High School EdTech Startup
If we had a $1 for every time we heard about some college kids launching a startup we wouldn’t have to work anymore, but teenagers launching a startup, that’s a different story. There are a handful of great tech stories out there about teenagers that have turned an app into a bonafide startup. Some have won startup pitch competitions, Startup Weekends or investor funding. But we’ve never heard of high school students turning a senior project into an edtech platform.
That’s just what happened with Ben Gustafson and Tyler Smith did when they were seniors at Dutch Fork High School in Columbia South Carolina. Now both students are going into their senior year of college, both as full time students and full time founders of Benty the company behind Classroom Mosaic and Teacher Teams.
Now wait, I know you’re probably thinking that they turned some educational app or game into a startup. While in it’s own right that would be a great feat, what Smith and Gustafson have done is even more incredible.
During their senior year in their computer science class they were commissioned by their principal to develop a better way of doing teacher assessments. You probably remember the days that you were in class and the principal or vice principal sat in the back of the room with a number 2 pencil and a yellow legal pad, scribbling uncontrollably.
Sometime after that assessment the administrator would probably sit down with the teacher and go over the notes but after that they went into the black hole of file cabinets.
There had to be a better way.
Gustafson and Smith created a platform that could be accessed from any mobile device. Administrators can now give teacher assessments using their tablet, smartphone, chromebook or laptop. Classroom Mosaic is customizable as well so if certain schools are working on developing different professional skills than others, administrators can create assessment questions and text areas for feedback.
The Classroom Mosaic platform provides all the back end data to the administrators and at the district level where they can create customize reports and highlight areas that need improvement and areas where the teacher excels. Currently Classroom Mosaic is onboarding functionality that will help administrators and districts assess teacher’s performance as it relates to teaching Common Core State Standards.
After the initial system was developed it was immediately deployed at Dutch Fork. The administrators at Gustafson and Smith’s school quickly spread the word about their new assessment platform and before too long the graduating seniors were building the system for other schools in the district.
Earlier in the year, Smith had been accepted to the University of South Carolina while Gustafson was accepted to Auburn University. Both developers could have easily moved on and called it a victory for a class project but they knew there was more. They also knew that finishing school themselves was extremely important.
So with that Smith and Gustafson went onto college and at the same time officially launched Classroom Mosaic. The company is headquartered out of the Auburn Research and Technology Park where Gustafson manages the day to day which includes a staff of four developers and one customer service manager in between classes and other extra curricular activities.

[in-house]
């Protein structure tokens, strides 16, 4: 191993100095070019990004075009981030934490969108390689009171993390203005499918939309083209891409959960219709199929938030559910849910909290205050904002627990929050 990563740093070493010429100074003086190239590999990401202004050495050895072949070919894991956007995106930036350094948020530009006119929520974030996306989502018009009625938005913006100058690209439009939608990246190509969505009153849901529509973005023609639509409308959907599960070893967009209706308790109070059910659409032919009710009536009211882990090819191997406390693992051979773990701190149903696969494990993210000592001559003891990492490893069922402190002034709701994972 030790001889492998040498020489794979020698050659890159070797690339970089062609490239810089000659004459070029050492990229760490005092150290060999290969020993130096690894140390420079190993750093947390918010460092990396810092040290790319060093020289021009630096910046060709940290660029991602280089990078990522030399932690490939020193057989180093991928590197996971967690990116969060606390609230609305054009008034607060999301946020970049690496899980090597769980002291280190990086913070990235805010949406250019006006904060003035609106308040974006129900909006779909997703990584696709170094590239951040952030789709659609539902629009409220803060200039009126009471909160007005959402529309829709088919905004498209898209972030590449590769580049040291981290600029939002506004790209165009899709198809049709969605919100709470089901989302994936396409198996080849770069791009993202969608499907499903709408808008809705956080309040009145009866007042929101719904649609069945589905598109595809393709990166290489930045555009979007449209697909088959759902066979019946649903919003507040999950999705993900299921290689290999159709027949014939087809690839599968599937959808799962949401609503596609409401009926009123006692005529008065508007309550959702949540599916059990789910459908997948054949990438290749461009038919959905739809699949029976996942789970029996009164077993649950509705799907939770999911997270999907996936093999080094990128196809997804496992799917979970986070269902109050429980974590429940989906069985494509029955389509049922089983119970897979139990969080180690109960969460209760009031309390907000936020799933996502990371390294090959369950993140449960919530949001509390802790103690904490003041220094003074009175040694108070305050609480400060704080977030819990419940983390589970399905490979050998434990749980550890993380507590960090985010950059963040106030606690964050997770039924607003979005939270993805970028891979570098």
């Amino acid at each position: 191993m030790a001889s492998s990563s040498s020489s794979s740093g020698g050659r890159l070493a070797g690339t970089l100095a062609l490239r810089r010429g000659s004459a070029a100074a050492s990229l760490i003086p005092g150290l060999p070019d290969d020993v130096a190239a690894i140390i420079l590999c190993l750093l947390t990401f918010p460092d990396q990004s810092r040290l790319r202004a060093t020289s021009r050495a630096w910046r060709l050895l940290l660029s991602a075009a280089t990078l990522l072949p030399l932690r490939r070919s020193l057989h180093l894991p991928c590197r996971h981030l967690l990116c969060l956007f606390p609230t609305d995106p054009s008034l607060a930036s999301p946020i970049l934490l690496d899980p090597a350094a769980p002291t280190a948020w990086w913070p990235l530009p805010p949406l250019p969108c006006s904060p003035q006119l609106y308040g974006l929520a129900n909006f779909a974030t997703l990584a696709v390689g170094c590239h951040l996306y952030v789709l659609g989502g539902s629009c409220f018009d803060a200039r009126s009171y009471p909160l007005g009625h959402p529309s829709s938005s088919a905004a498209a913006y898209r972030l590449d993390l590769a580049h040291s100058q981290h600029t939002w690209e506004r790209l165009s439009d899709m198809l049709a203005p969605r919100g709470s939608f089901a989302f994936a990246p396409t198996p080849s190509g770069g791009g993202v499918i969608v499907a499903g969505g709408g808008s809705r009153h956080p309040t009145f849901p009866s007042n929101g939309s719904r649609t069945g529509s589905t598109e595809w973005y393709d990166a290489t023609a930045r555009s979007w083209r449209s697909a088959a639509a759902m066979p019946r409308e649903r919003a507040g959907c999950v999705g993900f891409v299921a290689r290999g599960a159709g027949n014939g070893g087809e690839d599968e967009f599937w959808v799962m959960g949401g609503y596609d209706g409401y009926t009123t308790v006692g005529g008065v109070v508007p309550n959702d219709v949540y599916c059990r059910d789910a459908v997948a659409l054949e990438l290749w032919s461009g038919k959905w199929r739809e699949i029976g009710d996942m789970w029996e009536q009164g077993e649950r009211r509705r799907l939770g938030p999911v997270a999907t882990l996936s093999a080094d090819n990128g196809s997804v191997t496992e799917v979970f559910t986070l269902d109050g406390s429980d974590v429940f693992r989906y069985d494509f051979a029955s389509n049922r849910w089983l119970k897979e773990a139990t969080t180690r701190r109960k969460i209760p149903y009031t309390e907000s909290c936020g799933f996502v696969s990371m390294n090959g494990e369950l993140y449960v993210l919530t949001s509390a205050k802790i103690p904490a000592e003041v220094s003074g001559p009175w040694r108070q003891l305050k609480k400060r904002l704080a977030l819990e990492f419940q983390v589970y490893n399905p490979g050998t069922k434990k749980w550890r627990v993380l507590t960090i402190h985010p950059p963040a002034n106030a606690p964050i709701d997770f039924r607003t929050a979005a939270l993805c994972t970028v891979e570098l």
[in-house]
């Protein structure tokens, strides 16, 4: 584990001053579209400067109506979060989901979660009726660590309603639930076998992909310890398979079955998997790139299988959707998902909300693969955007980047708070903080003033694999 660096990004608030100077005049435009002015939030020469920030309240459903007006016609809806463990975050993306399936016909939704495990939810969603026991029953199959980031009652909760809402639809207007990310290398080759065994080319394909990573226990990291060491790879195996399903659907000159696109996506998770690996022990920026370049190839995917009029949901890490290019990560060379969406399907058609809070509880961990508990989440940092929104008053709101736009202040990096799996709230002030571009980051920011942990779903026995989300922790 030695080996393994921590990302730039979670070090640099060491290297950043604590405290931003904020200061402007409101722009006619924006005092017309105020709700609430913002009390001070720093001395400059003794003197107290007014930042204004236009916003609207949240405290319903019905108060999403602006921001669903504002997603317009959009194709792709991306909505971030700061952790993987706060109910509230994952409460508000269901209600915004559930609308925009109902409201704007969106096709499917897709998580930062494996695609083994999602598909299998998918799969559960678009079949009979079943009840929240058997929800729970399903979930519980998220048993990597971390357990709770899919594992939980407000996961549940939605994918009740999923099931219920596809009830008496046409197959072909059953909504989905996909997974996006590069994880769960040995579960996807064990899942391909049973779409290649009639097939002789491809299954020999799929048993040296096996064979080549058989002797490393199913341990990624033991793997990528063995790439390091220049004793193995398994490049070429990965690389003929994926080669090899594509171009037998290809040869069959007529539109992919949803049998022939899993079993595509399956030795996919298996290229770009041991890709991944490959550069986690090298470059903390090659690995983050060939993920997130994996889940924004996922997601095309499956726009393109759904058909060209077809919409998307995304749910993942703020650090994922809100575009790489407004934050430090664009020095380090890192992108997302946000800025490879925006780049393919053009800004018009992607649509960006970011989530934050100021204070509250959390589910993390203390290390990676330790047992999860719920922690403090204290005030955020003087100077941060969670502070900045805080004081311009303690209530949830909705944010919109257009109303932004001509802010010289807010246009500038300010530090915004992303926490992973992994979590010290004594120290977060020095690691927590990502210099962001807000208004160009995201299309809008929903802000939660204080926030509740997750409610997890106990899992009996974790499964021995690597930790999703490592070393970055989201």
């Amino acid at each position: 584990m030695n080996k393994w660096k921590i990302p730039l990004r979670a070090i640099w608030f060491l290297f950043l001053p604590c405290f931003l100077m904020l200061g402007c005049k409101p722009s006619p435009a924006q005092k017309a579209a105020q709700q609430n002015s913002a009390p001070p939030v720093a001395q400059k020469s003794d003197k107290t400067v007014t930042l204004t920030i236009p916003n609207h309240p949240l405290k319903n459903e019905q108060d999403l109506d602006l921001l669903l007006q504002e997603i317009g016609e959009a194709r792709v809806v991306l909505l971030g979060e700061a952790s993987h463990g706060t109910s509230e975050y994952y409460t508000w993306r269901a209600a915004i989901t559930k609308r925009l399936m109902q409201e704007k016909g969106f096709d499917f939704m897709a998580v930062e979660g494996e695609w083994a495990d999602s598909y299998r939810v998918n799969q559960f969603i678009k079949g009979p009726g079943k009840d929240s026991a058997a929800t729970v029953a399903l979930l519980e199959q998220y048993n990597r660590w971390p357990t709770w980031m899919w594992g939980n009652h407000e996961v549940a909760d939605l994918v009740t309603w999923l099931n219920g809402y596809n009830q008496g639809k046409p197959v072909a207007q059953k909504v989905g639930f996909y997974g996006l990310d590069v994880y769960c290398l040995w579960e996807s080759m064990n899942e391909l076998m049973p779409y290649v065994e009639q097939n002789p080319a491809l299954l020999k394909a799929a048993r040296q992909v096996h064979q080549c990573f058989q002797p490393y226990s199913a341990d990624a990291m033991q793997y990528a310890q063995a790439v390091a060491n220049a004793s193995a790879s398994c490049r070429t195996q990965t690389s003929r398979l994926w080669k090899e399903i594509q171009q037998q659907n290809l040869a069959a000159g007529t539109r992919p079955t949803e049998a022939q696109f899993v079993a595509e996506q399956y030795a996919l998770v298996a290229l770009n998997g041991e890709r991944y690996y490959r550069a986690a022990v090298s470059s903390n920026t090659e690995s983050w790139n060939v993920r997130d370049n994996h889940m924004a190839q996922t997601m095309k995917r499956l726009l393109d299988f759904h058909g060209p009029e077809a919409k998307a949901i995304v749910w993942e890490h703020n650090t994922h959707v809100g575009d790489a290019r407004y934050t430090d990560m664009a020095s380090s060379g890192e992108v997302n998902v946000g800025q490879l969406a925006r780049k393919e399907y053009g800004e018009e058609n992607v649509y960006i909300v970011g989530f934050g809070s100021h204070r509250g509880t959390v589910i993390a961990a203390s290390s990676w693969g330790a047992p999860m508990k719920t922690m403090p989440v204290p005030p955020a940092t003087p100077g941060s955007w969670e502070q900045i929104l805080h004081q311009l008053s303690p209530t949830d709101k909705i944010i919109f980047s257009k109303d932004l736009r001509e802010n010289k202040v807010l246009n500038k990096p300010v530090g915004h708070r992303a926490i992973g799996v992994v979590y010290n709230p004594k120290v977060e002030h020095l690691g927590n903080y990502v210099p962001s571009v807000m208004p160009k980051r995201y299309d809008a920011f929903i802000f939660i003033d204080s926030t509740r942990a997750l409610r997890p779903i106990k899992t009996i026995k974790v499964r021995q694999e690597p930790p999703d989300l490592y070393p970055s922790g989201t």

During Gustafson’s sophomore year the Auburn Research and Technology Foundation opened up an incubator space. When they made the official announcement Gustafson was the first student to go over and check the place out. “As soon as the opening was announced on campus, Ben was in my office telling me that he had already started a company” Doug Warrington the Director of Tech Transfer at Auburn University told Techfaster. The company has already doubled in size since taking up residence in the incubator.
“Auburn has some amazing resources and they were able to help me find employees that have really worked out for the business”. Gustafson said. He talks with Smith daily while they’re in school and they both work together during the summer. Benty was able to attract talent from campus and the surrounding community like their customer service manager Will Sanders who left customer service giant Afni for a chance to work with the promising startup.
Lynn Wolf an administrator with Bismarck Public Schools said “It looks like an incredible product, but the story behind it makes it even more worth while”. “Two students turning a senior project into a company like Classroom Mosaic is a very inspiring story” Tammy Williams of Washington County schools said. Both administrators got to meet Smith and Sanders at the National Association of Elementary School Principals in Nashville.
Gustafson and Smith are making all the right moves for any young company. This summer alone they’ve made sure that they’ve attended multiple education technology events including ISTE the largest edtech conference in the country.
Both founders are looking forward to next summer when they will have graduated from college. “You could say we have jobs waiting for us for life” Smith said.
You can check out Classroom Mosaic here and sign up for a free trial.